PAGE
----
De Halve Maan (‘Half Moon’) Brewery, Bruges
De Halve Maan (‘Half Moon’) Brewery, Bruges
De Halve Maan brewery tour
De Halve Maan brewery tour

They make two beers:  Brugse Zot, a golden blond beer with slight fruity flavoring and  Straffe Hendrik (“Strong Hendrick”), a bitter triple ale of 9% alcohol, albeit still a blond beer.

Beer tour and tasting at Bruges’ ‘De Halve Maan’ brewery
Beer tour and tasting at Bruges’ ‘De Halve Maan’ brewery

Ho hum!  Belgian beers = good, better, best !!!

Day 8:  Although a loop ride to Holland of 38 miles was on the scheduled agenda, I took a pass on it to spend the entire day in historic Bruges.  There were no notable highlights on this ride and the decision to spend two full days carefully exploring Bruges (I stayed an additional day after the cycling trip concluded) was a no-brainer.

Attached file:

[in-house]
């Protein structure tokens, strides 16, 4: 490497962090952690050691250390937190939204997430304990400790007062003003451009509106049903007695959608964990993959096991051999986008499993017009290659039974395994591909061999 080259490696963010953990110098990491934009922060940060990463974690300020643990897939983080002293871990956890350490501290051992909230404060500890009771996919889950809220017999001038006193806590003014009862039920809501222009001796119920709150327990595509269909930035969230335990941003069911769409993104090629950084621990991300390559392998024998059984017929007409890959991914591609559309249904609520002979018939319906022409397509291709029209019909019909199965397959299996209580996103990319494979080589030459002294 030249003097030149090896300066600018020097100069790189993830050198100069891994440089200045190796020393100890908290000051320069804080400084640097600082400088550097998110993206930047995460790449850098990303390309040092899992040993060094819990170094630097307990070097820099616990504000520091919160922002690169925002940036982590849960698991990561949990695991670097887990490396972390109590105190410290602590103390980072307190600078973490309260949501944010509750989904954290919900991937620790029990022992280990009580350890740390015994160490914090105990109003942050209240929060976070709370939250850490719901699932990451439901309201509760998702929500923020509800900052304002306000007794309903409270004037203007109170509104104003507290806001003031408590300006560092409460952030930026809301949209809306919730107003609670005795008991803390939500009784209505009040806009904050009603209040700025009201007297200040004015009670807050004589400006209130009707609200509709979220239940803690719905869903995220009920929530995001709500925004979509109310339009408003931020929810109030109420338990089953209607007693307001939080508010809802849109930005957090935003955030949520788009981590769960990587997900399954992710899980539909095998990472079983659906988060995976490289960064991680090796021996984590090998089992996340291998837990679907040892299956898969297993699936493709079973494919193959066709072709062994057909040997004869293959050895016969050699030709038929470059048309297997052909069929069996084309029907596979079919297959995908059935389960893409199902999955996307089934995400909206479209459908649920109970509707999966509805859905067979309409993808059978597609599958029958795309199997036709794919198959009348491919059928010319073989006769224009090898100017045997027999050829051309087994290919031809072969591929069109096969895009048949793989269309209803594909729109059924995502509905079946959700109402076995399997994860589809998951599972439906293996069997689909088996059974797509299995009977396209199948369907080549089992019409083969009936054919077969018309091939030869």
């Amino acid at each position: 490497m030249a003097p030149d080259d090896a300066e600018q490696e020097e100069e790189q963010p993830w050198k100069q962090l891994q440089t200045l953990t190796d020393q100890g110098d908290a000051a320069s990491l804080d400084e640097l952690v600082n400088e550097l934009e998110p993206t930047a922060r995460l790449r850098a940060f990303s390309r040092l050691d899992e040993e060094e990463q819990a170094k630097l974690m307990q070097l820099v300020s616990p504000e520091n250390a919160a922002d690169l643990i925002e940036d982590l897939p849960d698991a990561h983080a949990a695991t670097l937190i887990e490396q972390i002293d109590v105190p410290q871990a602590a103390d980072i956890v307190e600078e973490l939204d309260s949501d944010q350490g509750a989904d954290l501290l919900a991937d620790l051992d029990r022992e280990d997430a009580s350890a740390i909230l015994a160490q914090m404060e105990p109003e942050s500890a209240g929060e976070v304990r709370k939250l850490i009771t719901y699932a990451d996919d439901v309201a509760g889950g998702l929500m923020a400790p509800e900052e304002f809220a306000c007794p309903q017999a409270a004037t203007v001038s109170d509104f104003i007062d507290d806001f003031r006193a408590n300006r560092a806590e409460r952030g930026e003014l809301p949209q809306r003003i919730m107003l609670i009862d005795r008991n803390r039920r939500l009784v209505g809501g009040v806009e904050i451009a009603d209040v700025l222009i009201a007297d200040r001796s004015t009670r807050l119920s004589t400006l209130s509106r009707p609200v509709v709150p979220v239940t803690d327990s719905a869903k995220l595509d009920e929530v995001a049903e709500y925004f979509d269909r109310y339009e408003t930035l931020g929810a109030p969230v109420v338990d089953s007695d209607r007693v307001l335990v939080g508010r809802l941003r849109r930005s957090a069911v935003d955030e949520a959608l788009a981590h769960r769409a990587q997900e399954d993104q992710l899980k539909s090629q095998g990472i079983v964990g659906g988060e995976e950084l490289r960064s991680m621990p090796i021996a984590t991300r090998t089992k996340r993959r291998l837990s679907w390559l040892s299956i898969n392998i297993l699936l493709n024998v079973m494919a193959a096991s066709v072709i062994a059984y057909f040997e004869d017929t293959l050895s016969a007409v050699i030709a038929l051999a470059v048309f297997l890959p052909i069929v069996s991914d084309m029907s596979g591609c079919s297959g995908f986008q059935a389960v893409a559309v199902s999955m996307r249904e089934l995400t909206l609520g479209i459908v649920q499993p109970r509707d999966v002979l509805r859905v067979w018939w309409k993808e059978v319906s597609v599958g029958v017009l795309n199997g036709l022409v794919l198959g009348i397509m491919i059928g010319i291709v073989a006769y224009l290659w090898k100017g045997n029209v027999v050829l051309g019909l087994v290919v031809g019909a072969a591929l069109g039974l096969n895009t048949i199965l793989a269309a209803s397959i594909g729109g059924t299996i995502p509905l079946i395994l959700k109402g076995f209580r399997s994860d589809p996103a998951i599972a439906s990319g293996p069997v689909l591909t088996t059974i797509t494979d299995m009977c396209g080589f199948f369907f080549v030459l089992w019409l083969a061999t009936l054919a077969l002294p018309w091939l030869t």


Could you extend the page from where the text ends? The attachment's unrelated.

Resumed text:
THE HISTORIC CITY OF BRUGES

Regarding Bruges, I have Good News and I have Bad News.

The Good News:  Bruges is a beautifully preserved medieval city clearly deserving of its status as a UNESCO World Heritage site since 2000.

The Bad News:  Bruges is NOT an undiscovered gem.  Au contraire, it is one of the most touristy and frequently visited sites in Europe, attracting well over four million visitors each year from all over the globe.

That said, the crowds are not oppressive although a bit of foresight and planning are required to properly explore the city.  I had a hit list of ‘Things To Do’ during my two-day stay in Bruges, which included:

1. Climbing to the top of the 13th-century Belfort (belfry).
2. Taking a boat ride along the canals of Bruges.